New Tory civil war? Govt risks ripping apart as rumors swirl of a Theresa May ‘no confidence’ vote
Factions are forming in the Tory party as rumors of an imminent vote of no confidence in Theresa May continue to gain pace, while experts warn the Conservatives risk losing control of a majority of their London council seats.
May’s leadership has been plunged into doubt as Tory rebels have reportedly been begged by their colleagues not to launch challenges against the beleaguered PM.
An anonymous source told the Sun that backbench chief Graham Bray pleaded with fellow peers not to send any more formal demands for the Tory leader to stand down, amid concerns it would trigger a new leadership contest that would cripple any attempt to hammer out a Brexit deal.
A vote of confidence in the Conservative leader is automatically triggered if Brady is handed 48 letters from MPs, 15 percent of the parliamentary party.
His warning comes amid concerns of the Tory party suffering heavy losses in local elections on May 3. Experts claim the Tories could lose more than half of the authorities they currently control in the capital, when all 32 seats are fought over later in the year, according to Politics Home.
A former Cabinet minister said: “The next hurdle for the Prime Minister is the local elections in May, and they are likely to be very bad. We’re probably going to lose every seat we’ve got in Birmingham, for example.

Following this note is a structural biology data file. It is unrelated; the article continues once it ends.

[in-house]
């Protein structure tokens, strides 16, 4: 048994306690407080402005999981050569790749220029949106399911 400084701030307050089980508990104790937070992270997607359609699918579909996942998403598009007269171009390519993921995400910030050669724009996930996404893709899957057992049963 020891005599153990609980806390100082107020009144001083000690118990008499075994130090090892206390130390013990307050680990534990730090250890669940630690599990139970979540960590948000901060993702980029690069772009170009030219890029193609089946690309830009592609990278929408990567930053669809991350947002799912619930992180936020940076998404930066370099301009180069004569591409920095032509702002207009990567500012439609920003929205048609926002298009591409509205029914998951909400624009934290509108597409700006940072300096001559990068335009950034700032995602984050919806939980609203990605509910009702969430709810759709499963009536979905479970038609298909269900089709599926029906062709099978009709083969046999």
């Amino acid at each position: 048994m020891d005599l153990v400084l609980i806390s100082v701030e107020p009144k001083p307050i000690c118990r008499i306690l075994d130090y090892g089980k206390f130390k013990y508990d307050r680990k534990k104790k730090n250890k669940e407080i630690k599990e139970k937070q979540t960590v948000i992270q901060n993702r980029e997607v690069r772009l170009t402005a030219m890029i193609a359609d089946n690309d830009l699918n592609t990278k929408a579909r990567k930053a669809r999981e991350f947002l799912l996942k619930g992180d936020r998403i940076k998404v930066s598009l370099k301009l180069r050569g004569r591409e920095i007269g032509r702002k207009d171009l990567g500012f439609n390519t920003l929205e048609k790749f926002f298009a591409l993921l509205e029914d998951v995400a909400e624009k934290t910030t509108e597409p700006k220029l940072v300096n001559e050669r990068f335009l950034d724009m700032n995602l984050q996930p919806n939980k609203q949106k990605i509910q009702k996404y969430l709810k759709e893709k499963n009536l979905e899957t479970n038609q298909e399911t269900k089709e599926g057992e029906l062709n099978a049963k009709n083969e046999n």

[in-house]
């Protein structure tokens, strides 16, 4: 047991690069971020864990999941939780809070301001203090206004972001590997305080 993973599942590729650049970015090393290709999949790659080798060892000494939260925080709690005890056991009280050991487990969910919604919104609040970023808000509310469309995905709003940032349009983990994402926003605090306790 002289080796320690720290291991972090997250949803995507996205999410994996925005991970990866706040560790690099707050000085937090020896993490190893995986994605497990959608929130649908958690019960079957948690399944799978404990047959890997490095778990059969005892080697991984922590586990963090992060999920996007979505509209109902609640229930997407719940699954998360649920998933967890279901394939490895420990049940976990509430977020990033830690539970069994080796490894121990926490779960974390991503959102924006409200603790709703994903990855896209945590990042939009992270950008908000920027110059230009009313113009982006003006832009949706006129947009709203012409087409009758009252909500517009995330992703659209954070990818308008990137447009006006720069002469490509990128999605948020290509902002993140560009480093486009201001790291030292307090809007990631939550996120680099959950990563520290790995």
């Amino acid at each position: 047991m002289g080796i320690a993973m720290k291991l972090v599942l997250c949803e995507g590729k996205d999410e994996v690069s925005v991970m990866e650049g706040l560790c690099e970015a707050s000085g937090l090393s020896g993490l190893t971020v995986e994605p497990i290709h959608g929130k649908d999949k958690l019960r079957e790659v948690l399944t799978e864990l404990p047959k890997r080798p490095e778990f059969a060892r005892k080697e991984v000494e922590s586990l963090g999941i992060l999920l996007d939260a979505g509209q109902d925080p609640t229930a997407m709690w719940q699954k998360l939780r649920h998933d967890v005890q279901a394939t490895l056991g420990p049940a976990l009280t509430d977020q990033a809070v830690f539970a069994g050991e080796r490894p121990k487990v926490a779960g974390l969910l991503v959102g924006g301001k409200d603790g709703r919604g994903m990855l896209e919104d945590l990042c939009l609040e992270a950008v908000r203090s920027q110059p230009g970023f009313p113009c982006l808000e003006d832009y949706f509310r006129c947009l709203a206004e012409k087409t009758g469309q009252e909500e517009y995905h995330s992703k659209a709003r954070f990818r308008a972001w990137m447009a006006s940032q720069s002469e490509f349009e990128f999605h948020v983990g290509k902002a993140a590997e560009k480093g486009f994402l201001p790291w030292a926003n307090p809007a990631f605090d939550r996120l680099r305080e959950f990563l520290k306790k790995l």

“If it’s a complete meltdown, then I think there will be a leadership challenge,” the ex-minister said, according to Politics Home.
“But it’s like when you’re driving and come to one of those yellow boxes – you don’t move until you can see that you’re going to come out the other side. So there needs to be an alternative candidate.”
Another senior Conservative MP said: “If the London elections are really bad – if we lose Westminster and Wandsworth for example – then the Prime Minister is in trouble.”
A Tory defeat may extend across the region, as borough council elections will also run in Labour-held Birmingham, Leeds, Manchester and Newcastle. Dozens of other councils across England also have seats up for grabs.
Overall, the Conservatives are defending 1,302 seats and control of 39 councils.
If it turns out that May is actually called on to resign, Tory backbencher Jacob Rees-Mogg is the favorite to succeed her as Conservative leader, according to Oddschecker.
Old Etonian Rees-Mogg gained popularity for his championing of a hard Brexit.
He recently claimed the UK would be a “vassal state” during the implementation phase of transition Brexit because of all the concessions it is allowing to the EU.
Meanwhile, gaffe-prone Foreign Secretary Boris Johnson, who trails just behind Rees-Mogg, has recently sought to rebuild his reputation when he renewed the much-debunked “bogus” pledge that the NHS would get hundreds of thousands pounds more post Brexit.
Home Secretary Amber Rudd, a remainer, trails behind Johnson in the Tory leadership rank, followed by Commons speaker Andrea Leadsom.
The PM nonetheless seems resilient to stay, as she insisted in an interview last month of her intention to remain in post until the next election. “I’m not a quitter. I’m in this for the long term,” the PM stated.
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